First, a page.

About 15 km from Gadchiroli, near Maharashtra’s border with Andhra Pradesh, half a square kilometre of land has generated immense excitement among scientists.
Named the ‘Wadadham Fossil Park’, this Jurassic period site houses the fossils of flora that existed when sauropods, the giant ‘vegetarian’ dinosaurs, walked this stretch of the Indian subcontinent.
Nearly 60 years after dinosaur fossils were discovered in this Godavari-Pranhita basin, the discovery of fossils of huge trees that the sauropods fed on has given Sironcha the unique distinction of being the only dinosaur site in the Indian subcontinent to have fossils of both flora and fauna from that time.
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Forest officer Prabhunath Shukla, who joined the park about one and a half years ago as deputy conservator of forests, was the first to stumble upon the fossils.
“Locals always speak of these fossils and refer to them as ‘rakshas bandi’. So I decided to research them. With my team, I managed to locate a few sites around November-December last year. I then contacted paleobotanist Dashrath Kapgate from Bhandara. Kapgate confirmed that these were fossils of trees that co-existed with dinosaurs in the most important Jurassic period, about 150-200 million years ago,” says Shukla, who holds a a PhD in microbiology.
Kapgate, who has worked with American and Chinese scientists on ‘Deccan Intertrappean Flora’, calls Shukla’s discovery “immensely important”. “It can help us understand not just dinosaur history, but also the whole ecology around them,” Kapgate says.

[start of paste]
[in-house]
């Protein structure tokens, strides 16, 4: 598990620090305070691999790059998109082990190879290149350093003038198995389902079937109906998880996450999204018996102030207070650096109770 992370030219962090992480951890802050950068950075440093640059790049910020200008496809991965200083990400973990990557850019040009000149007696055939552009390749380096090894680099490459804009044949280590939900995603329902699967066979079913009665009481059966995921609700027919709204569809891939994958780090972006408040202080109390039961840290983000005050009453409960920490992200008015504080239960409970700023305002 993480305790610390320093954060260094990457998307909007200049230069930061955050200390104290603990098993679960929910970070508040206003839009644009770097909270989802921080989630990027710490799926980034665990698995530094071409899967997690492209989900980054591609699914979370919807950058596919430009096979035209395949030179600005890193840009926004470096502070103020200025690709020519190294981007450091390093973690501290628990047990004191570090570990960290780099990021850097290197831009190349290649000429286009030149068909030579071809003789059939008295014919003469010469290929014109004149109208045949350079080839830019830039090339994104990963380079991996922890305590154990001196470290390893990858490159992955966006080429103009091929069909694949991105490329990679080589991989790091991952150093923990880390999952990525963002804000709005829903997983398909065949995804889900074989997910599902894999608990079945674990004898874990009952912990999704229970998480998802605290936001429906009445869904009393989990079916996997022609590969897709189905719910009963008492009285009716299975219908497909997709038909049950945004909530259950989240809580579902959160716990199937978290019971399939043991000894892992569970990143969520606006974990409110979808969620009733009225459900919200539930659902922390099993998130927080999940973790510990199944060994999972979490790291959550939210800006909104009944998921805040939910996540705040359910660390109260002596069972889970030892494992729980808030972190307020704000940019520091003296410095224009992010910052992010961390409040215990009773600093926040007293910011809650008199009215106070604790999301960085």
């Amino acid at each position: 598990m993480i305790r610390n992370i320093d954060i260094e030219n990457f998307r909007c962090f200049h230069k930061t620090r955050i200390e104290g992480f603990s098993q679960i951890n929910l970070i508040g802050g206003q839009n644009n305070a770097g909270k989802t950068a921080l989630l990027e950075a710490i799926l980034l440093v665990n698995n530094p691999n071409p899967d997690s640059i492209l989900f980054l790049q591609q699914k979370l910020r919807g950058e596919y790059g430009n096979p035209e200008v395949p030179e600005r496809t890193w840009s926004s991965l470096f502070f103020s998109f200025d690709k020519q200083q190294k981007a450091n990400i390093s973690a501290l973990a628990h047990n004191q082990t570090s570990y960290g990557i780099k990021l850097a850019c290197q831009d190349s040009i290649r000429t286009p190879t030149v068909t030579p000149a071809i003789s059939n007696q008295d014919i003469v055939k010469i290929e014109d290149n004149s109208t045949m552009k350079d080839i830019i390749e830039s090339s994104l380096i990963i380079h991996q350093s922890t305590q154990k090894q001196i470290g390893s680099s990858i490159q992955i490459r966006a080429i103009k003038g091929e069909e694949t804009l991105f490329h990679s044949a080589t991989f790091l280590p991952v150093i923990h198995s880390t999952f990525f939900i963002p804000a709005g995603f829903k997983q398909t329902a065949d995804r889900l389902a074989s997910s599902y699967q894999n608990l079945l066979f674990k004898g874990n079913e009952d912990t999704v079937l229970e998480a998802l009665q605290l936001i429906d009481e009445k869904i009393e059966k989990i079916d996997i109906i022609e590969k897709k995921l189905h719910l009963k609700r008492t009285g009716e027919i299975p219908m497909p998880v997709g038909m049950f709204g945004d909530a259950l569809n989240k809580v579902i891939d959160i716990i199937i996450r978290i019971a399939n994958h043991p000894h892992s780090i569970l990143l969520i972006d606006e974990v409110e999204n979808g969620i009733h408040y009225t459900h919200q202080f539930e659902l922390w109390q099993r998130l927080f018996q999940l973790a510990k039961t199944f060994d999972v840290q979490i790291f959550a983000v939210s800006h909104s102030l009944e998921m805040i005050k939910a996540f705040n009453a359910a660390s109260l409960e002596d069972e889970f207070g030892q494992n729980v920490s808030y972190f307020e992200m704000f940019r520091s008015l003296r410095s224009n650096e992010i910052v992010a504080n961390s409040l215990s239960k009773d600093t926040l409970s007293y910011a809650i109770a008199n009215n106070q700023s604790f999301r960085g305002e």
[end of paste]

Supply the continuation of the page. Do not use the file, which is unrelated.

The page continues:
Kapgate, who has also done research in the area, adds that his findings showed that the area was dominated by Glossopteris and Dadoxylon conifer forests with huge sauropod dinosaurs during the middle Jurassic period (65 to 150 million years ago).
To further understand the interplay between the flora and dinosaurs from the Jurassic period, D M Mohabey, a retired officer of the Geological Survey of India, has joined the team.
What makes the Sironcha-Adilabad site interesting is the fact that it sits on the Deccan trap. According to one of the two main theories about dinosaur extinction, this zone was formed due to a massive volcano that kept spewing lava and poisonous gases for over 8 million years in the Cretaceous period that started after the Jurassic era.
“While one theory is of meteor strike, the other pertains to volcanic Deccan formation. Dinosaurs in India are believed to have become extinct at least 3,50,000 years before the Cretaceous-Paleogene Boundary (K-Pg). A recent study has strongly indicated that the floral change in areas close to the K-Pg Boundary was triggered by the Deccan volcanism,” added Mohabey.